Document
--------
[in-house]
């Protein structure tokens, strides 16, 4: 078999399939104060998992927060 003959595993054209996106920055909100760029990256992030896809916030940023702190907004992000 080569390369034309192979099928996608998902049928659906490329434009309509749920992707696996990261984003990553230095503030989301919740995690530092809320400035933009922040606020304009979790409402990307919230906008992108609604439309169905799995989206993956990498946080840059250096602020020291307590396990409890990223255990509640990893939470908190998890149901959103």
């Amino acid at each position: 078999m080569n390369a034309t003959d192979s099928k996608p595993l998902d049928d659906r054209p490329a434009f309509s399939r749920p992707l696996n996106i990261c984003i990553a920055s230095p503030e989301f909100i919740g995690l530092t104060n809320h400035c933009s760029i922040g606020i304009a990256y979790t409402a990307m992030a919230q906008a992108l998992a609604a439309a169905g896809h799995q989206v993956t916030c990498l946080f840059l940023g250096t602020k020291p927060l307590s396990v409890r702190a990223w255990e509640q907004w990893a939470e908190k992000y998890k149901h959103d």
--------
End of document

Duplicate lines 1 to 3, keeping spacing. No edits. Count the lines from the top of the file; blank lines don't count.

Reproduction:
[in-house]
């Protein structure tokens, strides 16, 4: 078999399939104060998992927060 003959595993054209996106920055909100760029990256992030896809916030940023702190907004992000 080569390369034309192979099928996608998902049928659906490329434009309509749920992707696996990261984003990553230095503030989301919740995690530092809320400035933009922040606020304009979790409402990307919230906008992108609604439309169905799995989206993956990498946080840059250096602020020291307590396990409890990223255990509640990893939470908190998890149901959103």
């Amino acid at each position: 078999m080569n390369a034309t003959d192979s099928k996608p595993l998902d049928d659906r054209p490329a434009f309509s399939r749920p992707l696996n996106i990261c984003i990553a920055s230095p503030e989301f909100i919740g995690l530092t104060n809320h400035c933009s760029i922040g606020i304009a990256y979790t409402a990307m992030a919230q906008a992108l998992a609604a439309a169905g896809h799995q989206v993956t916030c990498l946080f840059l940023g250096t602020k020291p927060l307590s396990v409890r702190a990223w255990e509640q907004w990893a939470e908190k992000y998890k149901h959103d």